This zucchini plant is flourishing in the compost bin as it loves the high nitrogen content

Feeding can be done with a number of store-bought fertilizers, but it’s far better and cheaper to feed with your own ‘home brew’ plant food. Now there are a number of different plant food recipes to choose from, but to keep it simple I just throw a couple of armfuls of comfrey I grow especially for this purpose, into a barrel of water and let it brew for a few weeks.

The resulting (admittedly stinky) liquid is then diluted by adding a couple of inches to the bottom of a watering can filed the rest of the way with water.

This potent mix works on a number of different vegetables including tomatoes, squash, cucumber, peppers etc.

straw bale book

Encouraging growth or more accurately the number of zucchini you are able to harvest, is a matter of harvesting regularly to encourage more zucchini to grow. If you allow the fruits to grow too large before picking then the plant will stop producing more flowers as it becomes overloaded.

Keep in mind that the zucchini flowers are edible and make excellent decoration for meals (they can also be stuffed with cream cheese and other goodies!). It is best to pick mostly male flowers as it is only the females that produce the fruit.

If you are wondering about the difference between the male and female flowers, just look directly behind the flower itself and you will see a tiny fruit if the flower is female, and nothing if it is a male flower.

Stopping blossom end rot:

A common problem with zucchini and many other fruits including tomatoes is blossom end rot. This can be caused by several factors, but is fundamentally a result of calcium starvation. This is particularly common with container gardening where the plant has overgrown the container, and is root bound and struggling to maintain sufficient nutrients to grow healthy fruits.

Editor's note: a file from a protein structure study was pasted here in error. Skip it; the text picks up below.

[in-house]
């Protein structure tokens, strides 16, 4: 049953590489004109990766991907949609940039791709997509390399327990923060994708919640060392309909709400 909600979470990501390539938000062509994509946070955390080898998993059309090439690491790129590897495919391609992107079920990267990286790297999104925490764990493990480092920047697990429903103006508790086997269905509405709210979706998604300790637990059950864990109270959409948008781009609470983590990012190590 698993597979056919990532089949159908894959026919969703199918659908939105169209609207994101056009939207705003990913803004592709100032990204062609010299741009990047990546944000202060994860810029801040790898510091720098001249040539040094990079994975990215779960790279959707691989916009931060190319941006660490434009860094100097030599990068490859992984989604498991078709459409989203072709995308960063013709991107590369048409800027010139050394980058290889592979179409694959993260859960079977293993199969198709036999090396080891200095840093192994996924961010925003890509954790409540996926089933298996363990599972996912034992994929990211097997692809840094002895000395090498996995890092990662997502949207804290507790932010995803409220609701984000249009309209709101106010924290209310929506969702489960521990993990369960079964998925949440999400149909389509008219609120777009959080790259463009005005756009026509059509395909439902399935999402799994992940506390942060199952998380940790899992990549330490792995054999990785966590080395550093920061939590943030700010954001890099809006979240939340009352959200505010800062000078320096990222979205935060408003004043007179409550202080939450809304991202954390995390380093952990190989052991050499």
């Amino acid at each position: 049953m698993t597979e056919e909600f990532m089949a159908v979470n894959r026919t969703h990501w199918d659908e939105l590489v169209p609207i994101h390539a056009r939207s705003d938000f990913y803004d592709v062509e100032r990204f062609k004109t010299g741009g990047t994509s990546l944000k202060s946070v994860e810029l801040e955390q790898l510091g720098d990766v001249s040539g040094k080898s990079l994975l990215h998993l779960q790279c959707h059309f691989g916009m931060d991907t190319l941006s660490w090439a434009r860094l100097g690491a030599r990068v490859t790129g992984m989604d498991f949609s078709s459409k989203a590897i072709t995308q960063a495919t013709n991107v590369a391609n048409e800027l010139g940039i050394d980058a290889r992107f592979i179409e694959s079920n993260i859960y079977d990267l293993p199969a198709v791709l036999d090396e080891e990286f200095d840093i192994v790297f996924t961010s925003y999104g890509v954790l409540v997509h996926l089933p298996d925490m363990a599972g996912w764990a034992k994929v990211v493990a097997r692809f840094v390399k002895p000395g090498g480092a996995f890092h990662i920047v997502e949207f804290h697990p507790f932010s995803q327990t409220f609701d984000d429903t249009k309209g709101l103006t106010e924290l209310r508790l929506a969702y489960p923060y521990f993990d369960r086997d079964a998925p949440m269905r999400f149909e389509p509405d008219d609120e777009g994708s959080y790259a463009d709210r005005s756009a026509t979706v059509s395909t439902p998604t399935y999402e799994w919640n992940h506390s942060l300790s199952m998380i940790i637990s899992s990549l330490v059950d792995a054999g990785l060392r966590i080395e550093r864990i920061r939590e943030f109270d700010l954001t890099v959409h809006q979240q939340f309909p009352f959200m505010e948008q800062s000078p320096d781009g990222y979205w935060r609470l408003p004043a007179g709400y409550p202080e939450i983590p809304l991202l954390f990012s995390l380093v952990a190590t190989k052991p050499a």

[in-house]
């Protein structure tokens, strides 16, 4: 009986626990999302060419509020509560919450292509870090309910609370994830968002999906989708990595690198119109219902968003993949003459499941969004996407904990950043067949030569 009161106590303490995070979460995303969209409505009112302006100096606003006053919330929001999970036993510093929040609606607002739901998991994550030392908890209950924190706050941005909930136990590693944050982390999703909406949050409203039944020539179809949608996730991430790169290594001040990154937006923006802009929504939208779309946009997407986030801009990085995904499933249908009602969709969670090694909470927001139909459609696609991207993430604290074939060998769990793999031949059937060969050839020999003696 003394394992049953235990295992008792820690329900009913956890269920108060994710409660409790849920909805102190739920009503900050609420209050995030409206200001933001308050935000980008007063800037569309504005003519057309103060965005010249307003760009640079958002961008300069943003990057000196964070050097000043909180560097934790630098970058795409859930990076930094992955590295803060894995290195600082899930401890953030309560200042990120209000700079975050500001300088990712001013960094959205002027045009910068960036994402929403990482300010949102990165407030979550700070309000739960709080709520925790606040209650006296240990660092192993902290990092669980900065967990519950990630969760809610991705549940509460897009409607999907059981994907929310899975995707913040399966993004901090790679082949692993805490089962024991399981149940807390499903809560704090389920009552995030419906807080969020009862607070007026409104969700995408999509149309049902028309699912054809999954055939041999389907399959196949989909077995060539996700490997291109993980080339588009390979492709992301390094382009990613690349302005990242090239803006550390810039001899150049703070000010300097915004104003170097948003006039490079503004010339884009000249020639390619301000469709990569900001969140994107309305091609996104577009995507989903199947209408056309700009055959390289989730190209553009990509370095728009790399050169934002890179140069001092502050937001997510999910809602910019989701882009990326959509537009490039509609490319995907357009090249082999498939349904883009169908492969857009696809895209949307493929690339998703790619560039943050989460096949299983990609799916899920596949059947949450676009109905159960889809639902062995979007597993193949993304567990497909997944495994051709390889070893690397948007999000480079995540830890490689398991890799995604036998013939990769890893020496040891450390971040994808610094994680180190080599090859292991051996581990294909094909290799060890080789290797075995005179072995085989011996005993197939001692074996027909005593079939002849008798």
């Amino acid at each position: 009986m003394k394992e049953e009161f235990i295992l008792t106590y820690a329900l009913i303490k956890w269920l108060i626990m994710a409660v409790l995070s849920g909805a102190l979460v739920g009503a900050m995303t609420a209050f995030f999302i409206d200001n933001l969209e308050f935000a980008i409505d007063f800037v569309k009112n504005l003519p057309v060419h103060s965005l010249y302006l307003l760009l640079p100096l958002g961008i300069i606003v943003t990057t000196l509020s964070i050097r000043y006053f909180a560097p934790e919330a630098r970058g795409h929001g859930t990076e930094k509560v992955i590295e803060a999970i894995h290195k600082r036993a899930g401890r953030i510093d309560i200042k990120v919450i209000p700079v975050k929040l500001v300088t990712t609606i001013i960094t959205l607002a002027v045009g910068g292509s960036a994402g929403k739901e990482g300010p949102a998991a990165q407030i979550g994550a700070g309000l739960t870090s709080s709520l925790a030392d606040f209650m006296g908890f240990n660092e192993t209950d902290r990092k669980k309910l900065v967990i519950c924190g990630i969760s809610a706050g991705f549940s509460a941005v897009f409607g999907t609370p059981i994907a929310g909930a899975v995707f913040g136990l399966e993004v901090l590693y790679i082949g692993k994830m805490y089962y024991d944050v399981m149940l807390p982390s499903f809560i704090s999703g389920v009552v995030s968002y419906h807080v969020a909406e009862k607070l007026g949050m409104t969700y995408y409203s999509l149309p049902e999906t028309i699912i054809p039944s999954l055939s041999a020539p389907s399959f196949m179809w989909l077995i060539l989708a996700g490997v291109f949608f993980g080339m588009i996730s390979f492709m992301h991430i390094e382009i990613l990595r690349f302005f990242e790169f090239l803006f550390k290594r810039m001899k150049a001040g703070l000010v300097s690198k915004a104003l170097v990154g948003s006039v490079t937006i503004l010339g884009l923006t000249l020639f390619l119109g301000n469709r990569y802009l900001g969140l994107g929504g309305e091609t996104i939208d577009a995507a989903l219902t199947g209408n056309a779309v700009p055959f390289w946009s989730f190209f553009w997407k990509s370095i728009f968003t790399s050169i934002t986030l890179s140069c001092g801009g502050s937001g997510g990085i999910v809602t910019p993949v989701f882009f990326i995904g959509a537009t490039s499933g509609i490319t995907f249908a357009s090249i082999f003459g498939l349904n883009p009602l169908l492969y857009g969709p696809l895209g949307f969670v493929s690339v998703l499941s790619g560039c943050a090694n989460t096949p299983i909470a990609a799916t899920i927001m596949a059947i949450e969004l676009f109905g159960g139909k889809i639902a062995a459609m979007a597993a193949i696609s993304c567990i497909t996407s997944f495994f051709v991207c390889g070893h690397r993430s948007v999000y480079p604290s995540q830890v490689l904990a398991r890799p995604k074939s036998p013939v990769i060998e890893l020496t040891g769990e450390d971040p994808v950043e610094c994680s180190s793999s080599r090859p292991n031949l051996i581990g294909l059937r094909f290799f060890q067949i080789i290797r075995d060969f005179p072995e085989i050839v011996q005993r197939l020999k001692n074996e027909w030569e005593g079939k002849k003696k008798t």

Blossom end rot is evident by the end part where the flower would have been, rotting away to shrivelled mess and can result in the loss of the entire fruit.

Can you still eat a zucchini that has blossom end rot? Yes indeed you can. Simply cut away the affected area and the rest of the fruit should be fine to eat – it is not poisonous at all.

If your ‘straw bale zucchini’ is showing signs of yellowing leaves or the fruits are rotting at the ends then I would recommend a feeding regime with a comfrey ‘tea’ this is rich I all the nutrients that the plant needs to produce healthy fruits.

large dark green courgette (marrow) growing well in a straw bale garden
A zucchini that has grown into a giant marrow thriving in a straw bale

Alternatively to deal with the blossom end rot directly I would suggest adding crushed egg shells to the soil. This is best done by putting the dry shells into a blender and reducing to a fine powder. This can be worked into the soil directly and be absorbed by the plant far quicker than just adding broken shells which take forever to break down.

A small carton of Yogurt added to a gallon of water can also work well by adding much needed calcium into the soil where it will have an ‘instant’ effect.

Can Epsom salts prevent blossom end rot? Absolutely NOT. This is a common fallacy. Epsom salts are full of magnesium and have zero calcium content. In fact by adding Epsom salts you are exacerbating the problem as the salts actually prevent the plant from absorbing calcium in the soil.

It has to be said that nutrient deficiency can be a problem in general with straw bale gardening methods. Zucchini along with other vegetables need sufficient nutrients to grow well, and the straw on its own will not supply these nutrients unless it has been properly prepared with sufficient soil to give the plants a ‘head start’, and well conditioned to begin with.

Guidebook – How To Grow Vegetables In Straw Bales


Best Selling author of several no-dig gardening books, James has over 40 years of gardening knowledge and experience to share with like-minded gardening enthusiasts.